Review: A Single Man
Directed by first time director Tom Ford who is best known as a fashion designer and photographer, it would be easy and some would say cheep to accuse A Single Man of being a triumph of style over substance or being a film that looks better than it actually is. Unfortunately all the potential clichés are probably true, the film looks amazing with beautiful photography and amazing attention to detail but, it exists in an almost dreamlike state similar to The Virgin Suicides (1999) but ultimately it all feels a little hollow and pointless. As a viewer I didn’t feel that I had learnt or experienced anything new or that it had changed my perception of anything by seeing the movie. Therefore the movie becomes little more than entertainment, and as beautifully shot and sublimely acted the movie it is, it is just too dour to be truly entertaining.
Based on a Christopher Isherwood novel of the same name from1964 the movie is set in 1962 around the same time as The Cuban Missile Crisis that is referred to in the movie. The main character George Falconer (Colin Firth) is a collage professor who is struggling to get over the loss of partner Jim (Matthew Goode) who died in a car accident six months earlier. The film is shot in such a way to imply that George sees the same flashbacks that we see of Jim and in the same way we do (to the extent a black and white photograph triggers a black and white flashback), he is literally haunted by his dead lover. George decides that it will be his last day as he plans to kill himself, he spends the day partly going through the motions of an ordinary day and partly making preparation for his suicide, all the time haunted by his flashbacks. The portrayal of George’s sexuality is interesting, for a film set in the 60’s with flashbacks to the 50’s it is very easily accepted and made to appear very normal, this makes the film seem much more modern than its setting. Interestingly though one of the most successful and compelling scenes is when George is talking about fear and the perception of fear but holds back on his ultimate meaning.
Firstly the film is an absolute triumph from a performance point of view, the ever reliable firth gives the performance of his career and of the movies I have seen so far believe he deserves the best actor Oscar and BAFTA. Julianne Moore makes a brief but memorable appearance as Charley, George’s oldest friend. The scenes they share together are magical and poignant and ultimately heartbreaking; as a viewer I realised just how alone George was at the moment when I questioned how little Charley understands him. Nicholas Hoult is also impressive as one of Georges students. His character is integral to the story but is never fully explained, the role could easily have been written as a figment of George’s imagination rather than the real character we see in the film.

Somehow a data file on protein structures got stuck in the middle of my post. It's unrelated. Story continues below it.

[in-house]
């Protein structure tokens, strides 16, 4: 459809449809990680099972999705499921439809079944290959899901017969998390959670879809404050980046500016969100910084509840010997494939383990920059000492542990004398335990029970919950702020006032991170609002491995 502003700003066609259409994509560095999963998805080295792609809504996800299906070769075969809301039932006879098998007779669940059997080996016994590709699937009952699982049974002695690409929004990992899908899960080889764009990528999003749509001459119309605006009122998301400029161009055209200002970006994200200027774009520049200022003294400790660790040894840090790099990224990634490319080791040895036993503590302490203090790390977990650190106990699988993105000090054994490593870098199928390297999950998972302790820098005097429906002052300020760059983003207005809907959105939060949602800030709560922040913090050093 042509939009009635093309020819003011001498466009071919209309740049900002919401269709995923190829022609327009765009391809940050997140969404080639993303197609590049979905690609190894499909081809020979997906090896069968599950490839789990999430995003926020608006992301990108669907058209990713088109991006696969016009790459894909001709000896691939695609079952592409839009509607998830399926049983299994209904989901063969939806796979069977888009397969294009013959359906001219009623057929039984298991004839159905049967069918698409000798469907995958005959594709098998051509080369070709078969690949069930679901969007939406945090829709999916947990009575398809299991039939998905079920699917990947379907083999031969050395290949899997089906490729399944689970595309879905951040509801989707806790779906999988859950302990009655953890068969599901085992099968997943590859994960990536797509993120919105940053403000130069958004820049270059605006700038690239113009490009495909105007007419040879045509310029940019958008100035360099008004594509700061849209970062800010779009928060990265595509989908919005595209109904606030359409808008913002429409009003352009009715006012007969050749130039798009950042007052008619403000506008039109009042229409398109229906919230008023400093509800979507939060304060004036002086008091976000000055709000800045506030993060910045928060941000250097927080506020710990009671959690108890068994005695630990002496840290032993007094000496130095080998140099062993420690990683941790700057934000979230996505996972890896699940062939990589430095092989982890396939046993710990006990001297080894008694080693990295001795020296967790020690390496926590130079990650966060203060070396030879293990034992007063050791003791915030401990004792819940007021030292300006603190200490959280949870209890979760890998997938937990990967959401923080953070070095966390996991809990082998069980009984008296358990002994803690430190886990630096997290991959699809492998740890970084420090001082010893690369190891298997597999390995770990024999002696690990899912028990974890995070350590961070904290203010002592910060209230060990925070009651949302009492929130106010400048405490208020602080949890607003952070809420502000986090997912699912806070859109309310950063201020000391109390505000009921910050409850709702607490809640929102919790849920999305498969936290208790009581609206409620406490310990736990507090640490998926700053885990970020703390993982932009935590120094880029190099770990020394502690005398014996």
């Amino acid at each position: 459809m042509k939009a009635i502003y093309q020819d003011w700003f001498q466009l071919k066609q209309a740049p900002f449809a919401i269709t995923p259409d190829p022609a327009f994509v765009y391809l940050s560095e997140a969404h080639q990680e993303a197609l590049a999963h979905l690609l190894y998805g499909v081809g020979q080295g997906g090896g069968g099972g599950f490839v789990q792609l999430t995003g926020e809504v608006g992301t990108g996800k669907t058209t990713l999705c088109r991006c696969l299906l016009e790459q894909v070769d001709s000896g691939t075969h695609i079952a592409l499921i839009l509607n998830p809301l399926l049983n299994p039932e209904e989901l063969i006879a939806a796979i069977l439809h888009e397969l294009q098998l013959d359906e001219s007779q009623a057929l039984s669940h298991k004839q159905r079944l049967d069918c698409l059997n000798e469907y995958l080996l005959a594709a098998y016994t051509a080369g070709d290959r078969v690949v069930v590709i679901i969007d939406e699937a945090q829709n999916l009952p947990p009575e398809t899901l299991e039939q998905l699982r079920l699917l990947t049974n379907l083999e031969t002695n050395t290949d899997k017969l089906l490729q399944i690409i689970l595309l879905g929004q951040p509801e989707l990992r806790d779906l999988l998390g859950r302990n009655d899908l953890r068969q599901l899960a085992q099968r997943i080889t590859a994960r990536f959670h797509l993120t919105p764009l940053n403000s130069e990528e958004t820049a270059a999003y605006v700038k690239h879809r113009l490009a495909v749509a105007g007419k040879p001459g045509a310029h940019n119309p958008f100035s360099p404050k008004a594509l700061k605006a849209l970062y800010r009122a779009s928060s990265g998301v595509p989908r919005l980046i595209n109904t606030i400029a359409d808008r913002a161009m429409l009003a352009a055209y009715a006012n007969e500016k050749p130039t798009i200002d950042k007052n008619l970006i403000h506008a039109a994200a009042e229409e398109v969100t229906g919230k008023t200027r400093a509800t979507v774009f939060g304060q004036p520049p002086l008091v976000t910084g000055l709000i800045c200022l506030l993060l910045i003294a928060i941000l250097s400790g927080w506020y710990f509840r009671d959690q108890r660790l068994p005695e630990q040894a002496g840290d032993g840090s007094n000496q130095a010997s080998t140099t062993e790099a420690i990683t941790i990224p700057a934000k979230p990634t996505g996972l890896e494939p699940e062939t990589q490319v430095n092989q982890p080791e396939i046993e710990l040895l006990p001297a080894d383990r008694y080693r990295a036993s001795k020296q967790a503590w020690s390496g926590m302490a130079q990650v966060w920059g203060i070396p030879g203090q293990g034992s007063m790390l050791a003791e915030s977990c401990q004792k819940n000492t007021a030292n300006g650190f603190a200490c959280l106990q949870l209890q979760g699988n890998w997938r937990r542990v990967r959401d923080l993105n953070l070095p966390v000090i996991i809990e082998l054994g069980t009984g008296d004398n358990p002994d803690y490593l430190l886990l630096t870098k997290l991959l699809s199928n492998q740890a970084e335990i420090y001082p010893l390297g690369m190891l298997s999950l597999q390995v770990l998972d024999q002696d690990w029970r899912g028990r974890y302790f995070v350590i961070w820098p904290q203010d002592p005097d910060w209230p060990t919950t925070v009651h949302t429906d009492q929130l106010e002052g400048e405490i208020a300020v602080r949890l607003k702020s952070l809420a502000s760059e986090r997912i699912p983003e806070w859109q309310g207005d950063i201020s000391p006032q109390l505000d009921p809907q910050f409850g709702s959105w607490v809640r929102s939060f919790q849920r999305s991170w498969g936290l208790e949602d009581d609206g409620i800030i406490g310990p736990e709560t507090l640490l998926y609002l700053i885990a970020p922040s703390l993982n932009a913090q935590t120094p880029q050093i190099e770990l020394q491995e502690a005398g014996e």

The film also looks amazing, the costumes and locations all look amazing, again I know it’s a cliché but really look like they have come directly out of a fashion shoot. The photography and lighting is also brilliant helping to create the mood of the film. George’s house is stunning, it looks ultra modern but still has the warmth you associate with a more traditional property. It is easy to imagine George as growing up in London, probably in a Victorian property then moving to the New World where he balances the modern and traditional. This similar to the way he divides his personal and professional lives, letting the two overlap a certain amount but holding back a little all the time. There are a couple of scenes where George is seeing laying out cloths, this is reminiscent of Richard Gere in American Gigolo, his impeccably tailored suit is a mask or costume, as he dresses he is getting into character, the voiceover explains just how aware George is of this.
From a style point of view, there is one really conspicuous and annoying thing, the movie is filled with close-ups of people’s faces, the camera lingers on them just a moment too long and the colours become a little more vivid. It serves no purpose for the good of the film but is hugely distracting. Ultimately the film fails to live up to its potential, it has so much more to offer than it actually achieves leaving me feeling a little empty. To use an analogy it is like going to see a new band; they look the part, there are great musicians but the songs they sing just aren’t very good.
Three Stars out of Five